The world of enterprise wearables is expanding, with Salesforce announcing support for a slew of new products on its Salesforce Wear open-source development kit.
The CRM behemoth launched Salesforce Wear in June, with support for several buzzy devices including Google Glass and the Samsung Galaxy Gear. The biggest name in the latest batch of compatible products is the Oculus Rift, the Kickstarter-funded virtual reality headset whose creator was bought by Facebook for $2 billion. Also included are the Jawbone UP fitness tracker, and smart-glasses from Epson, Meta Glasses and Vuzix.
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According to Daniel Debow, Salesforce’s Senior Vice-President of Emerging Technologies, people will become increasingly accustomed to seeing wearables in use:
There’s always going to be social adaptation when new products come into place. We forget that when cellphones first came out, there was a huge hubbub. In fact people also said, “what am I going to use these for?” The same question [as wearables]. It was only real estate agents and drug dealers who used big, bulky cellphones. They got cheaper, they got better, they became more unobtrusive, and then they became part of the fabric of our social acceptance, we built social norms around them. We’re talking about business use cases here. I don’t think anyone will look twice when you have a warehouse or manufacturing worker using Google Glass.
READ: How Salesforce plans to bring the wearable tech craze to enterprise »
Bionym’s Nymi was among the first round of products compatible with Salesforce Wear. The wristband device uses a wearer’s pulse to authenticate identity, doing away with the need for passwords and entry credentials. Bionym President Andrew D’Souza discussed the company’s enterprise offerings.
Canadian Business: What has your experience been with Salesforce Wear?
Andrew D’Souza: We gave Salesforce early access to our software development kit. They built it into the Salesforce Wear platform and created a sample app, for a hospitality company that was using Salesforce to manage their VIP clients. They could issue Nymis to customers and when customers were in proximity they could pull up their Salesforce profile and find their name, preferences and different attributes about them to provide them a more compelling experience.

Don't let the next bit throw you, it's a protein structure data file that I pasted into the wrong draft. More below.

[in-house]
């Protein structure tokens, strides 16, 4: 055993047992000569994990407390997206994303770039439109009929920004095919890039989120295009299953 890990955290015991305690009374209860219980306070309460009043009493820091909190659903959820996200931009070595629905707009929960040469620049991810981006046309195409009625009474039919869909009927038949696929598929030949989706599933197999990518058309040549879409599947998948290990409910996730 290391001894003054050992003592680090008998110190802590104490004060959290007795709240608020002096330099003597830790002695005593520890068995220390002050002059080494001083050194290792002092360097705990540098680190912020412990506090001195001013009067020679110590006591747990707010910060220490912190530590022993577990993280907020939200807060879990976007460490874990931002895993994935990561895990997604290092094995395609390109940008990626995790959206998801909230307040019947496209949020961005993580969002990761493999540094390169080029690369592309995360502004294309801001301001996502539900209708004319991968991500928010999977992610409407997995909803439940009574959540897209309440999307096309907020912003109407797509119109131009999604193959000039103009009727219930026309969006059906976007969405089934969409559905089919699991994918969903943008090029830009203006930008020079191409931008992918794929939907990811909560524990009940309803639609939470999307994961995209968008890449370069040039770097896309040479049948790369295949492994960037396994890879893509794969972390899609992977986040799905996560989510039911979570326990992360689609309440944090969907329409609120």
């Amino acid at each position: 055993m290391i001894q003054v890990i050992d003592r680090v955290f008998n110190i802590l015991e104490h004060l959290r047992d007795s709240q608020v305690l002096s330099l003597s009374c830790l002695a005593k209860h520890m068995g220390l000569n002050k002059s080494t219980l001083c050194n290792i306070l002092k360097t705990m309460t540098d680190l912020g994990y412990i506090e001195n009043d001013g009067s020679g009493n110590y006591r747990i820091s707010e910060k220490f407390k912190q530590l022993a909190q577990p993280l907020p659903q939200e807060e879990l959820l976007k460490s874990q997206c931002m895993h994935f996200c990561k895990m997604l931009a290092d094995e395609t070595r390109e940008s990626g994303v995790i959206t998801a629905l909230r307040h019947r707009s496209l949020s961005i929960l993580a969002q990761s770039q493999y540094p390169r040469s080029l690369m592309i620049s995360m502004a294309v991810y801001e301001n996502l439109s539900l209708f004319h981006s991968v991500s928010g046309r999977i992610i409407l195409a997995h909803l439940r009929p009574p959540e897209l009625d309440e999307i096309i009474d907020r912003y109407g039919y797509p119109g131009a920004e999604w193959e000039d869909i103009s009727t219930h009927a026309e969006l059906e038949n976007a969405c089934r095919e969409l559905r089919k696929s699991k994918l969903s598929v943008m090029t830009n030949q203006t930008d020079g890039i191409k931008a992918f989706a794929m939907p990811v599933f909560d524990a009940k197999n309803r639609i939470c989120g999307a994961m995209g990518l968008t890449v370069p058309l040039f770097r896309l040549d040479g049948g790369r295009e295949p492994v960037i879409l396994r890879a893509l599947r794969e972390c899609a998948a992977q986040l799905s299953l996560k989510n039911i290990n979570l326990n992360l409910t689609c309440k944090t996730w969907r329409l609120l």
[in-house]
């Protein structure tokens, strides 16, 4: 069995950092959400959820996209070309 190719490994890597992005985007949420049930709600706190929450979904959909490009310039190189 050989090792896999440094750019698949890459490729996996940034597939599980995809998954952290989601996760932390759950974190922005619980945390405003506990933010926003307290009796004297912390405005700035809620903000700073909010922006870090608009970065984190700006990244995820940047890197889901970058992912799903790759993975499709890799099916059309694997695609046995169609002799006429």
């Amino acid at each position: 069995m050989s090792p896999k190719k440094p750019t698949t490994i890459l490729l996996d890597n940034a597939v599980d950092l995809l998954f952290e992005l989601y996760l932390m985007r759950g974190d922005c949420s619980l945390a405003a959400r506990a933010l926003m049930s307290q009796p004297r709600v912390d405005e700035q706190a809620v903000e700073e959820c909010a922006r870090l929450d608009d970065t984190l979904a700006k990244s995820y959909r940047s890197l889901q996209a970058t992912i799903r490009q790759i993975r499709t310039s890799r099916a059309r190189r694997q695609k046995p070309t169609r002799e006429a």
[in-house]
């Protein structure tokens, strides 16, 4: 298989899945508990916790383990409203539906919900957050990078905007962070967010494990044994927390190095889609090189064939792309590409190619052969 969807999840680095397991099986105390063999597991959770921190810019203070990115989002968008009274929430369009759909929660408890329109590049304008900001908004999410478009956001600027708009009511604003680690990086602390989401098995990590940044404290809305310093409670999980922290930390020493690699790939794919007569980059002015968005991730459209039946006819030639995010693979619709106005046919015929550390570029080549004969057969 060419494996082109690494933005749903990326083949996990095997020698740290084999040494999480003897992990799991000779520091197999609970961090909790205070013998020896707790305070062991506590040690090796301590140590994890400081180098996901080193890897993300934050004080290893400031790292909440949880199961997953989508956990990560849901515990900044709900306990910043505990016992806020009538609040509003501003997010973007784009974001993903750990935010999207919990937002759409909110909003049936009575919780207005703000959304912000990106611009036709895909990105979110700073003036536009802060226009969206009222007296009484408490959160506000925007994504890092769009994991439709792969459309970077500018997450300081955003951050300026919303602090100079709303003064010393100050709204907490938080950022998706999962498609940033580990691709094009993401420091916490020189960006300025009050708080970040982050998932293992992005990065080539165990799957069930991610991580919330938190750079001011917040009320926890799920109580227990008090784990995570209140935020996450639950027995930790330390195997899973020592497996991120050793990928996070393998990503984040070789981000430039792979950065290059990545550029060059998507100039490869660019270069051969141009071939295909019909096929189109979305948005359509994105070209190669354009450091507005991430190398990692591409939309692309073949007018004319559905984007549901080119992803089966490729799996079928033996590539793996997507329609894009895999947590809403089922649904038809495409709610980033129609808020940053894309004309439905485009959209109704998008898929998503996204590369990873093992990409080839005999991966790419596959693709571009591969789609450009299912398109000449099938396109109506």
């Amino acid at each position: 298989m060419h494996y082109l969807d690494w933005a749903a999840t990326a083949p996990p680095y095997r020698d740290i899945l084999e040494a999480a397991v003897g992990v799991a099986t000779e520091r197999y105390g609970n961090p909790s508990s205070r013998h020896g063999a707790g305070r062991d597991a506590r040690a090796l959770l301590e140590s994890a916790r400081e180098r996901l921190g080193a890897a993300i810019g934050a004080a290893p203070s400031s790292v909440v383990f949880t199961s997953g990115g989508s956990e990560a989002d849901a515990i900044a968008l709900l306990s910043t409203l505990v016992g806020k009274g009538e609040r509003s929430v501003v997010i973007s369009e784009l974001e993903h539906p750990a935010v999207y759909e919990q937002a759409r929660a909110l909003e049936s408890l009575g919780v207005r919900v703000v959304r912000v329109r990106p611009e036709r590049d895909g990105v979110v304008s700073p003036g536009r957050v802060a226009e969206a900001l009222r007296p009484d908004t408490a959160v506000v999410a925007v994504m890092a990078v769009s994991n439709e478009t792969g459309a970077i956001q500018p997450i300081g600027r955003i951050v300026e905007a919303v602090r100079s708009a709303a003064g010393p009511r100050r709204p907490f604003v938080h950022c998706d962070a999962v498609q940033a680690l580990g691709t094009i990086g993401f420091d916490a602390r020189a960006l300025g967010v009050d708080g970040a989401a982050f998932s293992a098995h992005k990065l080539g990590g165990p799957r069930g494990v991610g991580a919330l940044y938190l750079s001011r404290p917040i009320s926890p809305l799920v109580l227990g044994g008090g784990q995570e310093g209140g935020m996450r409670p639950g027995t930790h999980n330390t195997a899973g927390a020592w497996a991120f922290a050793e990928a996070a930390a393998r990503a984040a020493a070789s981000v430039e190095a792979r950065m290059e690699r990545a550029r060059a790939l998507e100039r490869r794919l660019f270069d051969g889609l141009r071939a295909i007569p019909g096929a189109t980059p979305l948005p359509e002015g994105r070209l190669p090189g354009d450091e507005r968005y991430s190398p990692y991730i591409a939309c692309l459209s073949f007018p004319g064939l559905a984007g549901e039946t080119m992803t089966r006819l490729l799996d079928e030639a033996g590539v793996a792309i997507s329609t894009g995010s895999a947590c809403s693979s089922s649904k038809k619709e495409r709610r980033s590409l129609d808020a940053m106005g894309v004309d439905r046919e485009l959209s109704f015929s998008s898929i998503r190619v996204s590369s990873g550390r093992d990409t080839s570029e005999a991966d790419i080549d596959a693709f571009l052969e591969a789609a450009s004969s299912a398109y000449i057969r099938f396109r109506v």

That was the first application or use-case that Salesforce built for us, and we’ve had quite a lot of interest from hospitality, airlines, hotel chains and retailers about extending off that.
What does the newly-announced Salesforce Wear-based Brivo Labs app do?
In the workplace, if you think about all of the different forms of identity or proof that you are who you say you are and that you have access to what you say you do, that’s already a significant burden on workers. There’s a proliferation of different identity tokens that’s only getting more and more complex and burdensome as the security risk and stakes increase. Our goal is: can you get to the same or a higher level of security but remove all the friction?
Brivo have built an integration with a physical access control system. For employees or guests in a building, [instead of] them having to go through a series of identification and setting up access control, if they’re wearing a Nymi and they’re on our platform, they’re able to just walk through and the Brivo system intelligently identifies what rooms they have access to.
Have enterprise applications always been part of the plan for the Nymi?
We’re still doing a lot of work in the consumer space. We thought we were going to go completely consumer—that had been our plan from the beginning—before going enterprise. But as soon as we launched the Nymi product last September, we had overwhelming interest from enterprise. At a certain point you have to listen to what the market is telling you. We’re still learning exactly who our first customer is, what those use-cases are. but the workplace-enterprise use case is certainly quite high on the list of things we’re exploring.